By John S. McFarland
I have lived most of my life in or near St. Louis, Mo. And ever since I was old enough to realize that I actually liked being scared and unsettled, I have been a fan of Edgar Allan Poe. I was surprised to learn, in recent years that there was a connection between the city and my literary hero, or at least one was in the making when Poe died. In fact, if Poe had lived another month or so, he very well could have been buried in one of the grand old cemeteries in the city which have been the last resting places of historical and literary figures for nearly 200 years.
When he died in Baltimore on Oct. 7, 1849, Poe was poised to move to St. Louis. There he hoped to realize his greatest ambition: the founding of his own literary magazine.
For many years, beginning in the early 1830s, Poe worked long hours for low pay, editing magazines for others. In addition to squabbles about his pitifully low salary, Poe also had frequent disagreements with his publishers about content, as well as the sporadic “irregularities” that were the result of his terrible alcoholism. Desperate for his own magazine, he issued a prospectus in 1840 for a periodical, solicited contributions from Henry Wadsworth Longfellow, James Russell Lowell and others and began years of futile attempts to raise money and begin publication.
Poe’s greatest friend as an adult was Frederick W. Thomas, a novelist and government bureaucrat who had moved to St. Louis from Baltimore. Thomas encouraged Poe in his dream and agreed to contribute articles. Eventually Thomas began soliciting subscriptions in St. Louis for the magazine, to be called the The Stylus.
Somehow, the needed capital was always just out of reach, and Poe’s plans were further set back by his debilitating bouts of alcoholism and tragic personal life. In 1847, Poe’s young wife, Virginia, died of tuberculosis, as had his mother and foster mother. By 1849, Poe’s health and spirits had greatly deteriorated, and the prospect of his magazine ever coming into being seemed far-fetched. Then, out of nowhere, Poe received a letter from the little northwestern Illinois town of Oquawka that offered him the prospect of realizing his dream.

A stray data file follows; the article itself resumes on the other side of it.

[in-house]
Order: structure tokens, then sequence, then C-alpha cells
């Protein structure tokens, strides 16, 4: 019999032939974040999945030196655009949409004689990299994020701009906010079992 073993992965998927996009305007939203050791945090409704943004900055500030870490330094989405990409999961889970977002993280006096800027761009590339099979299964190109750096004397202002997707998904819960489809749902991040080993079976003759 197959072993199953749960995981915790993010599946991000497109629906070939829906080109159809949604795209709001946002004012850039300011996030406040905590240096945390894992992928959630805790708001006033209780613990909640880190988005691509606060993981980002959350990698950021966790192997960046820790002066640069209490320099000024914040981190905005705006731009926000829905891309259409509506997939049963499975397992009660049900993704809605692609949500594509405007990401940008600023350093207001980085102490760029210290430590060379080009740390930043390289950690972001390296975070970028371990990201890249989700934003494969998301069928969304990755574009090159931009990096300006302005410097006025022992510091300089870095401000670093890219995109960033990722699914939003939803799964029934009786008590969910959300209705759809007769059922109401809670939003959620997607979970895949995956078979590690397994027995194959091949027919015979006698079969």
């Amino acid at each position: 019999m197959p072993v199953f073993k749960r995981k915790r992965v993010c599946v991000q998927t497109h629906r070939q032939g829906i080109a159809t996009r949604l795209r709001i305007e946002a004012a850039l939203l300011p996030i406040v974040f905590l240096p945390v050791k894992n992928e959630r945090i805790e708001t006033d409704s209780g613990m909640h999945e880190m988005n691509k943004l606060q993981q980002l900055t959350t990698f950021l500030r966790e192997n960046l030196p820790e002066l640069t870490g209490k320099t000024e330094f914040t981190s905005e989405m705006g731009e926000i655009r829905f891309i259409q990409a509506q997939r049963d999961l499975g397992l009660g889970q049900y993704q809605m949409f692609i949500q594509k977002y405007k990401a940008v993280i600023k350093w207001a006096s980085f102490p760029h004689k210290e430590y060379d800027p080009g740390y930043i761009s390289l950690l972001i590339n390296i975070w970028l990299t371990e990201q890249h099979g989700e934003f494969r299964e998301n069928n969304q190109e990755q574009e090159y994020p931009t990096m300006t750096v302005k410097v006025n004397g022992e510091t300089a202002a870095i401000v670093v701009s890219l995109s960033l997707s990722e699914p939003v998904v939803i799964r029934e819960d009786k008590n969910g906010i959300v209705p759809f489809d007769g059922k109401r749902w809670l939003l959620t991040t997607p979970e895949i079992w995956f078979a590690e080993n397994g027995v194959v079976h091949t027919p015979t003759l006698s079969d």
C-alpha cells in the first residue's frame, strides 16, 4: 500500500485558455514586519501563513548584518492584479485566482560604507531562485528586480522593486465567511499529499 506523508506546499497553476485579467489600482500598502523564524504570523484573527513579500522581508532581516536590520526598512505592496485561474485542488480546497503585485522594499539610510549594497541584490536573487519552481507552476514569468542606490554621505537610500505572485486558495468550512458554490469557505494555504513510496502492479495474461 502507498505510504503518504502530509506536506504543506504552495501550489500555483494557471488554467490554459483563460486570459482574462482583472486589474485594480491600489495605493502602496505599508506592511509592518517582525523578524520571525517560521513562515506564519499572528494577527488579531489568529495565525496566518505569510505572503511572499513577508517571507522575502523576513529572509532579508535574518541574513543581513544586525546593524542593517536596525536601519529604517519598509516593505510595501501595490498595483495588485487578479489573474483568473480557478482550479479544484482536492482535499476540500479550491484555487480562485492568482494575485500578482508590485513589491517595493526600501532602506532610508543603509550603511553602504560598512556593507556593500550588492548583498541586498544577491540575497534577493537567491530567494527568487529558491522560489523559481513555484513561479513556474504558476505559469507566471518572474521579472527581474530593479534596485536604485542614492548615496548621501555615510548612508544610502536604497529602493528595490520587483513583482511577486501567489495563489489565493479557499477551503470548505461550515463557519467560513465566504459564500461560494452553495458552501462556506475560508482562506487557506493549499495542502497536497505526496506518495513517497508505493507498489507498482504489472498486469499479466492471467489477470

Edward Patterson was a well-to-do newspaper publisher and admired Poe, and he had heard of the failed plans for The Stylus. Patterson offered to finance the project in Oquawka. Poe responded excitedly, outlining his vision of a lofty literary journal and predicting a circulation of 20,000 within five years.
More letters between the two men followed. Poe convinced Patterson to publish the journal in St. Louis, where Poe had support from Thomas and Joseph Field, editor of the St. Louis Reveille. Patterson agreed and arranged to meet Poe in St. Louis on October 15, 1849, to work out details.
His dream at last in sight, Poe began a lecture tour in the south to raise money and sell subscriptions to the magazine. Unfortunately, after a brief hiatus of sobriety, he resumed drinking and began experiencing paranoia and occasional hallucinations. When his tour brought him to his hometown of Richmond, Virginia, he joined The Sons of Temperance, and became engaged to an old childhood love.
Then he made the mistake of visiting Baltimore, his home for many years, where he again fell off the wagon. It is generally accepted that Poe, who was possibly already intoxicated when he arrived in Baltimore, was plied with liquor by crooked electioneers and sent with other inebriates to vote repeatedly for a Whig candidate in a city election.
He was found delirious near the Fourth Ward Club, and died on Oct. 7, eight days before he was to meet Patterson in St. Louis.
Could Poe have made a success of The Stylus in St. Louis? In Some Words With a Mummy, Poe wrote, probably self-analytically: “The truth is, I am heartily sick of this life, and of the 19th century in general.” Many biographers doubt that in the 41st year of a troubled life, Poe would have had enough strength to see the project through. It is likely that The Stylus, like so many women in Poe’s stories, represented to him an idealized and unattainable dream.
JOHN MCFARLAND’S first novel, The Black Garden, was published in 2010, and the story continues with Mother of Centuries. His work has appeared in The Twilight Zone Magazine, Eldritch Tales, National Lampoon, River Styx, Tornado Alley and the anthology A Treasury of American Horror Stories, which also included stories by Stephen King, Richard Matheson and H.P. Lovecraft. He has written extensively on historical and arts-related subjects and has been a guest lecturer in fiction at Washington University in St. Louis. He is a lifelong Bigfoot enthusiast, and Annette: A Big Hairy Mom is his first novel for young readers.